Homemade dashi recipes:
- Vegan dashi (Shiitake mushrooms and kombu seaweed)
- Awase dashi (Katsuobushi and kombu seaweed)
- Niboshi dashi (Baby anchovy)
2. Instant Dashi Powder
If you want something quick and easy, these instant dashi powders or dashi granules help you. Add a couple of teaspoons to a saucepan with water. They are easy to dissolve.
Choose the one that suits your preference, but if unsure, pick katsuobushi dashi, which is standard for miso soup.
Instant dashi powder variations:
- Kombu dashi powder - made from Kombu seaweed. It's vegan. The flavor is mild.
- Katsuobushi dashi powder - made from katsuobushi (bonito flakes), kombu, and shiitake mushroom. This brings a well-balanced umami flavor.
- Niboshi dashi powder - made from niboshi (baby anchovy), katsuobushi (bonito flakes), kombu, and shiitake mushroom. It has a more intense flavor than the other two.
3. Dashi packet
The last option is a dashi packet, which is easy to use and gives authentic flavor.
Grounded dashi ingredients are in the packet. This one contains bonito, sardines, dried shiitake mushrooms, and kombu.
How to make dashi with the packet is simple. When you make miso soup, add one packet to a saucepan with water and cook. Then take it out before adding miso paste.
3. Soup Ingredients of choice
The miso soup ingredients of choice are limitless, so we don't get bored eating the soup every day. Popular ingredients are tofu, scallions, dried wakame seaweed, aburaage, and daikon.
Variety of ingredients
If you are looking for more variety, here's a list of ingredients!
- Vegetables: Green onions, scallions, spring onions, okra, tomatoes, eggplants, moyashi sprouts
- Root vegetables: Daikon, onion, carrot, sweet potato, gobo
- Leafy greens: Spinach, bok choy, komatsuna
- Mushrooms: Shiitake mushrooms, shimeji mushrooms, maitake mushrooms, enoki mushrooms
- Seaweed: Wakame, kombu, nori
- Soybean products: Silken tofu, soft tofu, firm tofu, aburaage, natto
Pick your favorite ingredient and make your original miso soup every day! If you like hearty soup like me, select 2 or 3 and make it a filling dish!
How to make miso soup (5 Easy Steps)
How to make it is so simple and easy as follows:
- Step #1 - Cut soup ingredients of choice
- Step #2 - Put soup ingredients, dashi, and water in a saucepan
- Step #3 - Bring to a boil and simmer
- Step #4 - Add miso paste
- Step #5 - Dissolve miso paste
Please see more details in this tofu miso soup video.
That's it! Miso soup is best enjoyed when it's hot, so serve it immediately!
By the way, we use these types of Miso soup bowls (Owan in Japanese) for serving miso soup. Maybe it's just me, but the miso soup tastes better when eaten in this bowl!
Japanese Miso Soup Recipes
You will find many different miso soup recipes in the following post. Enjoy the classic Japanese miso soup at home!
Thanks For Stopping By
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Also, feel free to leave comments if you have any questions. I love hearing from you!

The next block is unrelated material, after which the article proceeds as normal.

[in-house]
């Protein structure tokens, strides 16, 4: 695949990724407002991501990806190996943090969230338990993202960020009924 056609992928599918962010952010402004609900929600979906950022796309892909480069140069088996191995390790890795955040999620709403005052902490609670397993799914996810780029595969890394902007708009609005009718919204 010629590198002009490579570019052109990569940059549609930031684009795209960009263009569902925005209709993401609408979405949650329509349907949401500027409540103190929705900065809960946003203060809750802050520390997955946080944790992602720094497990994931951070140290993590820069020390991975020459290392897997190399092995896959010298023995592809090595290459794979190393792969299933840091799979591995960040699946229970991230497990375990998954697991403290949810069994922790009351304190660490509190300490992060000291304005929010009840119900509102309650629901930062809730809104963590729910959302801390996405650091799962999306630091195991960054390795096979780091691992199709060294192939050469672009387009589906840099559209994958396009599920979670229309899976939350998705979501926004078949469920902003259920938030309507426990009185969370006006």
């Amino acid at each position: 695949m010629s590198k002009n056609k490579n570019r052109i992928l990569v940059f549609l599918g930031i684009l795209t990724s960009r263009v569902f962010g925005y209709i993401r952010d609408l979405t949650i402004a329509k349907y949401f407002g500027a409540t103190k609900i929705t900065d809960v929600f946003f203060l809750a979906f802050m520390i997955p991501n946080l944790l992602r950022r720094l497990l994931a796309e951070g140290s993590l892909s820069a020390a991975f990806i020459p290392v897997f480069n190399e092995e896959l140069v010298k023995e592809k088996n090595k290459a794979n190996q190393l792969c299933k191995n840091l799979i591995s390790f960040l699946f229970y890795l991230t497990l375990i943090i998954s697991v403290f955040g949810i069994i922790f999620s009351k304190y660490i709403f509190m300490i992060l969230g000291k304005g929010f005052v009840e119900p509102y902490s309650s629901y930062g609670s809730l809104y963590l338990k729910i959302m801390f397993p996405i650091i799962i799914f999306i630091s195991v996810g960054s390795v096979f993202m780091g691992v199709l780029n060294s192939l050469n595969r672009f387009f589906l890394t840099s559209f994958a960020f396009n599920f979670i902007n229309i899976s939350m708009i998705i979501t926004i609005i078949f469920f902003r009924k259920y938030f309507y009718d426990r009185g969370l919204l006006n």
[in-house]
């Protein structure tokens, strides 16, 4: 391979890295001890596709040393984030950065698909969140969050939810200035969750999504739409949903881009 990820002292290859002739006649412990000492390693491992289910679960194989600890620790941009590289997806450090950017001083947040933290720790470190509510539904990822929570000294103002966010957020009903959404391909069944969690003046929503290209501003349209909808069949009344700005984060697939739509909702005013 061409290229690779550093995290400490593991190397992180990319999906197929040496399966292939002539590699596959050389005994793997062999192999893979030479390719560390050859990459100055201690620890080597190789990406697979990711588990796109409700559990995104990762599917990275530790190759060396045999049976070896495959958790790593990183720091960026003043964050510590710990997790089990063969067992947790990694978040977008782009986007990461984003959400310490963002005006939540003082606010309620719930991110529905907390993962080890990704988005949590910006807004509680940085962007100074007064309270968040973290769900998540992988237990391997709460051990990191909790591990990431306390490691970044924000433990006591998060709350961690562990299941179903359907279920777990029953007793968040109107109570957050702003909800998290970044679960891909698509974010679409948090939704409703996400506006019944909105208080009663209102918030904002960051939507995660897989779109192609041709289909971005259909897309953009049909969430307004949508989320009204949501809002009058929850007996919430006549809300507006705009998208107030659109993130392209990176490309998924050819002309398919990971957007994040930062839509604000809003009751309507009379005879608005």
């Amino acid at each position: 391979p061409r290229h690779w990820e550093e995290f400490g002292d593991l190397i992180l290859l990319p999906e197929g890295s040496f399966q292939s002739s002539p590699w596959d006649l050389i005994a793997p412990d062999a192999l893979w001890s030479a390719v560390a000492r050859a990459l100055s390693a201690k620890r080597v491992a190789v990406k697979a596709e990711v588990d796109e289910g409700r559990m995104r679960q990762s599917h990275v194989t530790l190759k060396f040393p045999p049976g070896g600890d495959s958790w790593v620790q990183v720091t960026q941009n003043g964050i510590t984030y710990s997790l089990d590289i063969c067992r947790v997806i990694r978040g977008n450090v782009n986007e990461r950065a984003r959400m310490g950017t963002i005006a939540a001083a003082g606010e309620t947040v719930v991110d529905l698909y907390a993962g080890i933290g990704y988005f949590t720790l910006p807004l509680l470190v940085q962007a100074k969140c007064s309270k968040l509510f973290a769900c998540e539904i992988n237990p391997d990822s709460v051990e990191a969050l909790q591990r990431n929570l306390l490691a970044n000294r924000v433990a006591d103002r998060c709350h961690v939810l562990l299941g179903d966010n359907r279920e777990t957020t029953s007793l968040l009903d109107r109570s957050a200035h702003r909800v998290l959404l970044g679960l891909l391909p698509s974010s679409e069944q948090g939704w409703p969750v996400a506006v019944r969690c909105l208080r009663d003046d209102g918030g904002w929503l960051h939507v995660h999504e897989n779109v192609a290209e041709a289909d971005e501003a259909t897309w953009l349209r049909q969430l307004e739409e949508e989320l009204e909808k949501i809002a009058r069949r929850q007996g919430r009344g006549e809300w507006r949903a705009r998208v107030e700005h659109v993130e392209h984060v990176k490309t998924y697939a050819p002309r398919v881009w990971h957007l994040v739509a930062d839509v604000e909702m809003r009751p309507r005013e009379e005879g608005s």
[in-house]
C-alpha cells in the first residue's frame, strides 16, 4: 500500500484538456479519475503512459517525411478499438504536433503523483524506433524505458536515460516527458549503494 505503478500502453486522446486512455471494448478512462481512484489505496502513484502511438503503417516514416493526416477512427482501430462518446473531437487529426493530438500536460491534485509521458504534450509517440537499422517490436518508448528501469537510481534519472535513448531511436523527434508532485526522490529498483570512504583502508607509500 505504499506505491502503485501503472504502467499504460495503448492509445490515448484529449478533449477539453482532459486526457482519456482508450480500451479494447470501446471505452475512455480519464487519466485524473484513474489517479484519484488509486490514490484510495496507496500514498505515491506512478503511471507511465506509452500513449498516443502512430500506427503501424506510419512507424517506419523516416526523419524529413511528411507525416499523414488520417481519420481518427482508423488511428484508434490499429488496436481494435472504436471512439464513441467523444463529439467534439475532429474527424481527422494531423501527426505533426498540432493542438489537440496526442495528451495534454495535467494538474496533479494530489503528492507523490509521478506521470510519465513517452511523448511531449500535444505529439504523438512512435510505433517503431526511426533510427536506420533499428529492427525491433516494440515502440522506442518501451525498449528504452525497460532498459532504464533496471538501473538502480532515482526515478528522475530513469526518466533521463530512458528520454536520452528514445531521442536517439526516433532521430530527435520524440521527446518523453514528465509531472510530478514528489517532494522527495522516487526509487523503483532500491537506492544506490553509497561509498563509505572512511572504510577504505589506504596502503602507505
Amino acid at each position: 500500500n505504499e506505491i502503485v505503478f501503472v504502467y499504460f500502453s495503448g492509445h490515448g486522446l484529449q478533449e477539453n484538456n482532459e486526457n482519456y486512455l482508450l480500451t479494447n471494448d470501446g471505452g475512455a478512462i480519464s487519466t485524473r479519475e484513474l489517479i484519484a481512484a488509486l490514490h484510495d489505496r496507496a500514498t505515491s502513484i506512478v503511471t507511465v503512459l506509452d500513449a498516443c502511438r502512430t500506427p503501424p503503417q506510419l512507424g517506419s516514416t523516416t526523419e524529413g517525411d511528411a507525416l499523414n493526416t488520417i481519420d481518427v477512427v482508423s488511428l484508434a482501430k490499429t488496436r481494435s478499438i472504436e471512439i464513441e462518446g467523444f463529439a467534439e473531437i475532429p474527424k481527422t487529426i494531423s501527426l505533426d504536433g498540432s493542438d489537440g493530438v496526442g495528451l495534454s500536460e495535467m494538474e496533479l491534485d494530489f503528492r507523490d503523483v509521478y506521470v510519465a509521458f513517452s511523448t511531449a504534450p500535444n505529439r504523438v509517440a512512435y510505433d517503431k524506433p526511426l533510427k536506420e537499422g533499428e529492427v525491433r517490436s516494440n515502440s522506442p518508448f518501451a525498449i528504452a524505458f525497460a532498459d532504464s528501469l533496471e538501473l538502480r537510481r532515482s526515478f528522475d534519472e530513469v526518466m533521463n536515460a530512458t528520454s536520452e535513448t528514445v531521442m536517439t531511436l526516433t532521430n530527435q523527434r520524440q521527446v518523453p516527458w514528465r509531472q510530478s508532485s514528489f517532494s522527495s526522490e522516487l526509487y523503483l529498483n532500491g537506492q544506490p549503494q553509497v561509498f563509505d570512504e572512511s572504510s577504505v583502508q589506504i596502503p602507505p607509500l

Chef JA Cooks is a Japanese food blog that shares simple and healthy Japanese home cooking recipes, including vegan and vegetarian. From traditional Japanese recipes to modern recipes with step-by-step instructions.
More Recipes You Might Like
- Natto Miso Soup
- Kabocha Miso Soup
- Daikon Miso Soup (Niboshi Dashi)
- Summer Vegetable Miso Soup
- Japanese Napa Cabbage Soup
Miso soup is made from three basic components: Miso paste, dashi (soup stock), and Ingredients of your choice. The most common ingredients are tofu, scallions, and wakame seaweed.
Because we usually use katsuobushi (bonito) dashi for miso soup. But you can easily make it vegan using kombu dashi.
Miso soup is a daily staple in Japan. It depends on the family, but I make it almost every day, and we eat it a couple of times a day.
8-Minute Tofu Miso SoupPrint Pin Rate
- Medium saucepan 18cm/7 inches
- 1 Tofu, 200g, 7oz
- ½ Scallion, 50g, 1.7oz
- 1½ teaspoon Dashi powder, 5g
- 3 c Water, 720ml
- 2 tablespoon Miso paste, 36g, 1.3oz
- Preparation: Chop scallion, cut tofu into cubes.
- Bring to a boil: Put the scallions, tofu, dashi powder, and water in a saucepan, and bring to a boil on medium heat.
- Simmer: Lower the heat and simmer for one minute.
- Add miso paste: Turn off the heat, add miso (use a miso measuring whisk if you have it), and stir gently until it dissolves.
- Storage: 3 days in the fridge.
- If the taste of the soup is light to you, feel free to add more miso paste.
- If you want to try making dashi from scratch, here are the recipes: vegan dashi (shiitake mushroom and kombu), awase dashi (bonito and kombu), niboshi dashi (dried sardine)
- Always add miso paste after turning off the heat. If you boil the miso, you will lose the excellent flavor.
- When adding the miso to your soup, stir gently (try not to break the tofu).
We eat misoshiru regularly. The most common ingredients we add are tofu or aburaage topped with chopped scallions. Occasionally we add various mushrooms or natto. If we’re eating natto and rice along with misoshiru, and there is leftover natto, I’ll add the natto to my misoshiru. Oishiiiiii!!!!!!
Speaking of mushrooms, nameko is a favorite ingredient, but unfortunately nameko are not readily available in the U.S. Shijimi (tiny clams) are also a favorite that adds extra umami, but they too are not common in the U.S.
Hi Rick, I'm happy to hear you enjoy misosiru regularly. All the ingredients you mentioned are my favorite too!